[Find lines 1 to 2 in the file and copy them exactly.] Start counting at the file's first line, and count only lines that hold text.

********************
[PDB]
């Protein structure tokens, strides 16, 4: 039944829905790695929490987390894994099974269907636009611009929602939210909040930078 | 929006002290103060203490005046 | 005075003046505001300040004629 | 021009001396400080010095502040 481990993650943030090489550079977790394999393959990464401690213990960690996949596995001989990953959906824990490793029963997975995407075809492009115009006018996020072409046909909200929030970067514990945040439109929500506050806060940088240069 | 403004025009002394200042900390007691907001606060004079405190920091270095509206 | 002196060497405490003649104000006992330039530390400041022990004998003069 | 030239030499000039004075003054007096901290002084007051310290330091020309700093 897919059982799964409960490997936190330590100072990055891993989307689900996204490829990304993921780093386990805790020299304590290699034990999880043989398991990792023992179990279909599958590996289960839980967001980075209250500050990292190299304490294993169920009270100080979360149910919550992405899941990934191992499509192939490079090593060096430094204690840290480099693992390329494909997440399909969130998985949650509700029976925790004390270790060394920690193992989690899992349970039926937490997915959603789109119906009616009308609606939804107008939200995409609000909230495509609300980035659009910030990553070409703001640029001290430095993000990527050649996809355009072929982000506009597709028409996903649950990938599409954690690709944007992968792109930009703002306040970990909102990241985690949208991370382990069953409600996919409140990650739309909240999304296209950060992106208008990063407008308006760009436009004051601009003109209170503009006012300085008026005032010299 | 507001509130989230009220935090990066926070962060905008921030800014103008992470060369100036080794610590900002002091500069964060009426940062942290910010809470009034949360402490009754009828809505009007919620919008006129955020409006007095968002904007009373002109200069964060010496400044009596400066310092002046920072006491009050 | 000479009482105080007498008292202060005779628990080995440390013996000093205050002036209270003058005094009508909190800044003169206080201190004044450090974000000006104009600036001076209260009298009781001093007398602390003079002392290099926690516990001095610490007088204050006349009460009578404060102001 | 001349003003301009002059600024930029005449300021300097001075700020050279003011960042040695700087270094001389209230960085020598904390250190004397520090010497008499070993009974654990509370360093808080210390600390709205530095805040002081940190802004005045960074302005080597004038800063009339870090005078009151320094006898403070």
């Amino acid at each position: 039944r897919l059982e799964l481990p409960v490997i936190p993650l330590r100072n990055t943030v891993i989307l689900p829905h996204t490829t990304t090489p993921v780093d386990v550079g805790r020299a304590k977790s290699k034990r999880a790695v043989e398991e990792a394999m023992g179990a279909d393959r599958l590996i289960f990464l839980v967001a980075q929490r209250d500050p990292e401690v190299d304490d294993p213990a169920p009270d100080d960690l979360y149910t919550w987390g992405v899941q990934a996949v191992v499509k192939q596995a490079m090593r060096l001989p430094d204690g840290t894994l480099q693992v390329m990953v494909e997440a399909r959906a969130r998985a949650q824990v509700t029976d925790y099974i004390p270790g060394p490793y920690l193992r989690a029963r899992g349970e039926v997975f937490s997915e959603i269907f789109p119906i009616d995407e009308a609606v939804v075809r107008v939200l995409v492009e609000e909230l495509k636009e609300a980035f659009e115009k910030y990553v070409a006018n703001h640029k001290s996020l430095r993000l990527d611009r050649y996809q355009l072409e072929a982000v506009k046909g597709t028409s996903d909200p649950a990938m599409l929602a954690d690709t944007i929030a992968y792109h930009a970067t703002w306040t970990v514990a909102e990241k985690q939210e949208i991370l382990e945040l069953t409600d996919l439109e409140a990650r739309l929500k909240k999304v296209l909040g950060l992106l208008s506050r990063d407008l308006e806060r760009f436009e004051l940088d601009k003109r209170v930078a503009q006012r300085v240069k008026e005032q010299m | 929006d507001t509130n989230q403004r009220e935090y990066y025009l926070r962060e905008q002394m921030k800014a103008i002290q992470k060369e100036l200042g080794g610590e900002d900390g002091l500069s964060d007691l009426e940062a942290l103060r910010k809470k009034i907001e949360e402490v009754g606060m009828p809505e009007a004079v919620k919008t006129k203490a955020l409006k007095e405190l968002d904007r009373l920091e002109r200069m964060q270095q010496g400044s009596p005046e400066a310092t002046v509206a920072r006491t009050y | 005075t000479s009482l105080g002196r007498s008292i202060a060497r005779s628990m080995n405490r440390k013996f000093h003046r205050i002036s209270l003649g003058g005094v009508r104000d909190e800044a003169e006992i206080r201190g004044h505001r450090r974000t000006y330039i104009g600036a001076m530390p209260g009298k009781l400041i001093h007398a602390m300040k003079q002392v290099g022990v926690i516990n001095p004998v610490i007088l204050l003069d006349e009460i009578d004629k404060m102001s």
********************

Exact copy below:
[PDB]
């Protein structure tokens, strides 16, 4: 039944829905790695929490987390894994099974269907636009611009929602939210909040930078 | 929006002290103060203490005046 | 005075003046505001300040004629 | 021009001396400080010095502040 481990993650943030090489550079977790394999393959990464401690213990960690996949596995001989990953959906824990490793029963997975995407075809492009115009006018996020072409046909909200929030970067514990945040439109929500506050806060940088240069 | 403004025009002394200042900390007691907001606060004079405190920091270095509206 | 002196060497405490003649104000006992330039530390400041022990004998003069 | 030239030499000039004075003054007096901290002084007051310290330091020309700093 897919059982799964409960490997936190330590100072990055891993989307689900996204490829990304993921780093386990805790020299304590290699034990999880043989398991990792023992179990279909599958590996289960839980967001980075209250500050990292190299304490294993169920009270100080979360149910919550992405899941990934191992499509192939490079090593060096430094204690840290480099693992390329494909997440399909969130998985949650509700029976925790004390270790060394920690193992989690899992349970039926937490997915959603789109119906009616009308609606939804107008939200995409609000909230495509609300980035659009910030990553070409703001640029001290430095993000990527050649996809355009072929982000506009597709028409996903649950990938599409954690690709944007992968792109930009703002306040970990909102990241985690949208991370382990069953409600996919409140990650739309909240999304296209950060992106208008990063407008308006760009436009004051601009003109209170503009006012300085008026005032010299 | 507001509130989230009220935090990066926070962060905008921030800014103008992470060369100036080794610590900002002091500069964060009426940062942290910010809470009034949360402490009754009828809505009007919620919008006129955020409006007095968002904007009373002109200069964060010496400044009596400066310092002046920072006491009050 | 000479009482105080007498008292202060005779628990080995440390013996000093205050002036209270003058005094009508909190800044003169206080201190004044450090974000000006104009600036001076209260009298009781001093007398602390003079002392290099926690516990001095610490007088204050006349009460009578404060102001 | 001349003003301009002059600024930029005449300021300097001075700020050279003011960042040695700087270094001389209230960085020598904390250190004397520090010497008499070993009974654990509370360093808080210390600390709205530095805040002081940190802004005045960074302005080597004038800063009339870090005078009151320094006898403070």